Advanced Prostate Cancer
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ASCO Genitourinary Cancers Symposium (Interim analysis of carbohydrate restriction for men with a rising PSA after failed primary treatment)

Our old friend Steve Freedland.

"Men had to have a BMI >=24 kg/m2, received radical prostatectomy or definitive local radiation for PC, had a PSA 0.4-20.0 ng/ml (3-20 if prior radiation therapy) within the past 3 months, and current PSADT 3-36 months. The intervention arm was instructed to eat , 20 grams/carbs/day with no other limits."

Eat all you want but not carbs.

"Six months on the low carb diet resulted in greater weight loss (median: 31.7 vs. 0.8 lbs"

"Whether this weight loss slows PC growth is an on-going question."

My guess is that weight loss will slow PCa, since there must be a score of studies that associate high BMI with aggressive disease & faster progression.

The men did eat more fat, but the biggest increase was in protein (125 vs. 73 g), which I doubt is a good idea.

-Patrick

382 Poster Session (Board #F7), Fri, 12:15 PM-1:45 PM and

6:00 PM-7:00 PM

Interim analysis of a prospective randomized trial of dietary carbohydrate restriction for men with a rising PSA after failed primary treatment: Carbohydrate and Prostate Study 2 (CAPS2).

Stephen J. Freedland, Jenifer Allen, Andrew J. Armstrong, Judd W. Moul, Howard M. Sandler, Dana Levin, Lauren E. Howard, Pao-hwa Lin; Cedars-Sinai Medical Center, Los Angeles, CA; Duke University, Durham, NC; Duke Cancer Institute, Duke University, Durham, NC; Cedars-Sinai, Los Angeles, CA; Durham VA Medical Center/ Duke University, Durham, NC

Background: Nearly one third of men treated with curative intent for localized prostate cancer (PC) will develop a rising PSA. The rate of PSA rise (PSA doubling time aka PSASDT) is a predictor metastases and PC death. In laboratory mice, an extreme low carbohydrate diet slows PC growth. We tested whether this diet could slow PSADT in men with recurrent PC.

Methods: We are conducting a 6-month multi-center randomized phase II trial of dietary carbohydrate restriction vs. no diet intervention control. Men had to have a BMI $24 kg/m2, received radical prostatectomy or definitive local radiation for PC, had a PSA 0.4-20.0 ng/ml (3-20 if prior radiation therapy) within the past 3 months, and current PSADT 3-36 months. The intervention arm was instructed to eat , 20 grams/carbs/day with no other limits. The control arm was told to make no diet. In this interim analysis, we present the efficacy of the dietary intervention with regards to weight loss. Arms were compared using rank-sum. Total anticipated enrollment is 60. The primary outcome is differences in PSADT between arms. Secondary outcomes include weight loss, and dietary make-up.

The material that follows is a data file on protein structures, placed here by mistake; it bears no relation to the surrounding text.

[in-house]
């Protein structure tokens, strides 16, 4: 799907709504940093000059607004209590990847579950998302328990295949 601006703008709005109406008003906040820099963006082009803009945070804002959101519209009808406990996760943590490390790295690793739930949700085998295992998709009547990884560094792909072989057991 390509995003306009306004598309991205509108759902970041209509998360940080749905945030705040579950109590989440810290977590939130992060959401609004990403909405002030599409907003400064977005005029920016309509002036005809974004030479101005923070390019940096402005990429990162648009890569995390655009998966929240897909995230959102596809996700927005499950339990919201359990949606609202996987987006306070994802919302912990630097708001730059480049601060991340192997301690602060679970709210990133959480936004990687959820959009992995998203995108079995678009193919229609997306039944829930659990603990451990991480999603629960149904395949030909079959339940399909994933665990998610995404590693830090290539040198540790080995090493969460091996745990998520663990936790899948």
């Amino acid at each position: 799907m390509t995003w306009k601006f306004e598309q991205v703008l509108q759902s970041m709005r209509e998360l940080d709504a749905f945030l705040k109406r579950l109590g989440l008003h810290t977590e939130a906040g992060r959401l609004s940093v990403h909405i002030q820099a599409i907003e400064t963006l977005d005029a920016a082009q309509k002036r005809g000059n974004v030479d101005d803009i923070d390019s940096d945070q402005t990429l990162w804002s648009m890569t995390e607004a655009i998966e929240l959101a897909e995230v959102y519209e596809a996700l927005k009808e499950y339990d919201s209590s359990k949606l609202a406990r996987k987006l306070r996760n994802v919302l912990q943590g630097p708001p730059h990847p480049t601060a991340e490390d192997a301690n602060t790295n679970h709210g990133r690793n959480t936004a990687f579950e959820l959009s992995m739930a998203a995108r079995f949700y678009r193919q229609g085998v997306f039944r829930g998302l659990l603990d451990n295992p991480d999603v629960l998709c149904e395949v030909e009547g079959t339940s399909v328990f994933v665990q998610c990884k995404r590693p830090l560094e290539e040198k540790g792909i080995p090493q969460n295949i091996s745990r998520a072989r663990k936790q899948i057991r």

Results: To date, 28 patients (14 in each study arm) have completed the study. Characteristics were well- balanced at baseline. At the 6-month dietary assessment, calorie consumption was similar between the two study arms (p = 0.090) among the 16 patients (7 low-carb, 9 control) with diet information. Subjects in the low-carb arm ate fewer carbs (29 vs. 188 g, p = 0.008) and more protein (125 vs. 73 g, p = 0.044) but similar amounts of fat (75 vs. 67 g, p = 0.672) vs. subjects in the control arm. Six months on the low carb diet resulted in greater weight loss (median: 31.7 vs. 0.8 lbs, p , 0.001), lower BMI (24.4 vs. 29.6 kg/m2, p , 0.001), and smaller waist circumference (95.7 vs. 108.9 cm, p = 0.002).

Conclusions: In this interim analysis of an on-going dietary study for men with a rising PSA after definitive local treatment, an extreme low carbohydrate diet results in dramatic weight loss in 6 months. Whether this weight loss slows PC growth is an on-going question. Clinical trial information: NCT01763944.

2 Replies
oldestnewest

HI PJ: I've been keeping fairly close nutrition records since my triple bypass. The recommended values are 335 gm of carbo in a diet of 2250 cal. My typical intake is maybe 75-90% of recommended. Getting down to 25 gm carbo sounds near impossible in real life; the carbo content of most SINGLE foods is ~25 gm/serving. Yes, I have not lost weight, but I am [trying to] live my life WHILE fighting PCA, obesity, heart disease, etc. What I"m suggesting: is it worth it, even if it works?

Further, the range of qualifying factors seems very broad, suggesting that almost anyone would lose weight under this regime. Is that healthy? probably. Is it worth it?

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20 gm of carbs per day = only 80 kcal of carbs for the whole day! Sounds pretty extreme. Be interesting to see how many grams of protein and fat their typical participant ended up eating. May not be very heart or kidney healthy.

Separately, thank you for digesting and reporting on all the ASCO Genitourinary papers. Much appreciated.

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